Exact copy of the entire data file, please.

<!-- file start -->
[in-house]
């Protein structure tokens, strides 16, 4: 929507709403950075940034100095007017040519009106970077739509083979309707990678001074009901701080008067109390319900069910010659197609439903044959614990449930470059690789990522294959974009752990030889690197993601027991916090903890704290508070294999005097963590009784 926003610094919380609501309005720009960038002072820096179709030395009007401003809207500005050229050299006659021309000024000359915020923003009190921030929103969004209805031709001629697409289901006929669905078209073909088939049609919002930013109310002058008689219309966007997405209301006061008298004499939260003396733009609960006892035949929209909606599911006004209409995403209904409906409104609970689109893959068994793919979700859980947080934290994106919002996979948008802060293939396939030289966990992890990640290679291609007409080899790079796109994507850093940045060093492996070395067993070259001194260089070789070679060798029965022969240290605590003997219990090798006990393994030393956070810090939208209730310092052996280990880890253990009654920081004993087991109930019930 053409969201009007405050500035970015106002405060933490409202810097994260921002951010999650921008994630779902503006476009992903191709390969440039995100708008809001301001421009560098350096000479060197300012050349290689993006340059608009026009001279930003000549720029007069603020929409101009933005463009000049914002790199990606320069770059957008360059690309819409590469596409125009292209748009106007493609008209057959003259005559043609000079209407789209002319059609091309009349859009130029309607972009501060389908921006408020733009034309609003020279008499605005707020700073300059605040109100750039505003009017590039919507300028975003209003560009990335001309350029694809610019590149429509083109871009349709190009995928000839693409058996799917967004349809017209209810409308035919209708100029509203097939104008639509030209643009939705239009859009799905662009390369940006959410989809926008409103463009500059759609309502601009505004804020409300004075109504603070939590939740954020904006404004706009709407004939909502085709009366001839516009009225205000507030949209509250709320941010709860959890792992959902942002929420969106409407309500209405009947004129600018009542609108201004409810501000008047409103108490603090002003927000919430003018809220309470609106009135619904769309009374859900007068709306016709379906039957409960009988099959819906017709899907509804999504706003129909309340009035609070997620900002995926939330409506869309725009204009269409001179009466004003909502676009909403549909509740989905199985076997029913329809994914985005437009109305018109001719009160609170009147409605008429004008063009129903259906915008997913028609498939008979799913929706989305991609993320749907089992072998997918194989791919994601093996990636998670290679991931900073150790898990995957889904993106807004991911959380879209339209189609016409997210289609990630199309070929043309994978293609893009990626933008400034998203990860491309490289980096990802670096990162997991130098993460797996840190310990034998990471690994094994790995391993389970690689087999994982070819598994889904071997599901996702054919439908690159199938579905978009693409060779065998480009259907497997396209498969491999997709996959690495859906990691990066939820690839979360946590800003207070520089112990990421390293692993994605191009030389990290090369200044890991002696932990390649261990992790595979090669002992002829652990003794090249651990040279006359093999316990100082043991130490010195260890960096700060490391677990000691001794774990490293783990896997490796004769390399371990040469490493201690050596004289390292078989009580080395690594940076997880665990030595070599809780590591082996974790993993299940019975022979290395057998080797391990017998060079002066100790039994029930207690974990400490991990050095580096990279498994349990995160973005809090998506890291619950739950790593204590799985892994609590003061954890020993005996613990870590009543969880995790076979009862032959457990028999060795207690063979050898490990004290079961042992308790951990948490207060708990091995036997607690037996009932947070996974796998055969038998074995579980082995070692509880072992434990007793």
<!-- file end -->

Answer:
[in-house]
């Protein structure tokens, strides 16, 4: 929507709403950075940034100095007017040519009106970077739509083979309707990678001074009901701080008067109390319900069910010659197609439903044959614990449930470059690789990522294959974009752990030889690197993601027991916090903890704290508070294999005097963590009784 926003610094919380609501309005720009960038002072820096179709030395009007401003809207500005050229050299006659021309000024000359915020923003009190921030929103969004209805031709001629697409289901006929669905078209073909088939049609919002930013109310002058008689219309966007997405209301006061008298004499939260003396733009609960006892035949929209909606599911006004209409995403209904409906409104609970689109893959068994793919979700859980947080934290994106919002996979948008802060293939396939030289966990992890990640290679291609007409080899790079796109994507850093940045060093492996070395067993070259001194260089070789070679060798029965022969240290605590003997219990090798006990393994030393956070810090939208209730310092052996280990880890253990009654920081004993087991109930019930 053409969201009007405050500035970015106002405060933490409202810097994260921002951010999650921008994630779902503006476009992903191709390969440039995100708008809001301001421009560098350096000479060197300012050349290689993006340059608009026009001279930003000549720029007069603020929409101009933005463009000049914002790199990606320069770059957008360059690309819409590469596409125009292209748009106007493609008209057959003259005559043609000079209407789209002319059609091309009349859009130029309607972009501060389908921006408020733009034309609003020279008499605005707020700073300059605040109100750039505003009017590039919507300028975003209003560009990335001309350029694809610019590149429509083109871009349709190009995928000839693409058996799917967004349809017209209810409308035919209708100029509203097939104008639509030209643009939705239009859009799905662009390369940006959410989809926008409103463009500059759609309502601009505004804020409300004075109504603070939590939740954020904006404004706009709407004939909502085709009366001839516009009225205000507030949209509250709320941010709860959890792992959902942002929420969106409407309500209405009947004129600018009542609108201004409810501000008047409103108490603090002003927000919430003018809220309470609106009135619904769309009374859900007068709306016709379906039957409960009988099959819906017709899907509804999504706003129909309340009035609070997620900002995926939330409506869309725009204009269409001179009466004003909502676009909403549909509740989905199985076997029913329809994914985005437009109305018109001719009160609170009147409605008429004008063009129903259906915008997913028609498939008979799913929706989305991609993320749907089992072998997918194989791919994601093996990636998670290679991931900073150790898990995957889904993106807004991911959380879209339209189609016409997210289609990630199309070929043309994978293609893009990626933008400034998203990860491309490289980096990802670096990162997991130098993460797996840190310990034998990471690994094994790995391993389970690689087999994982070819598994889904071997599901996702054919439908690159199938579905978009693409060779065998480009259907497997396209498969491999997709996959690495859906990691990066939820690839979360946590800003207070520089112990990421390293692993994605191009030389990290090369200044890991002696932990390649261990992790595979090669002992002829652990003794090249651990040279006359093999316990100082043991130490010195260890960096700060490391677990000691001794774990490293783990896997490796004769390399371990040469490493201690050596004289390292078989009580080395690594940076997880665990030595070599809780590591082996974790993993299940019975022979290395057998080797391990017998060079002066100790039994029930207690974990400490991990050095580096990279498994349990995160973005809090998506890291619950739950790593204590799985892994609590003061954890020993005996613990870590009543969880995790076979009862032959457990028999060795207690063979050898490990004290079961042992308790951990948490207060708990091995036997607690037996009932947070996974796998055969038998074995579980082995070692509880072992434990007793």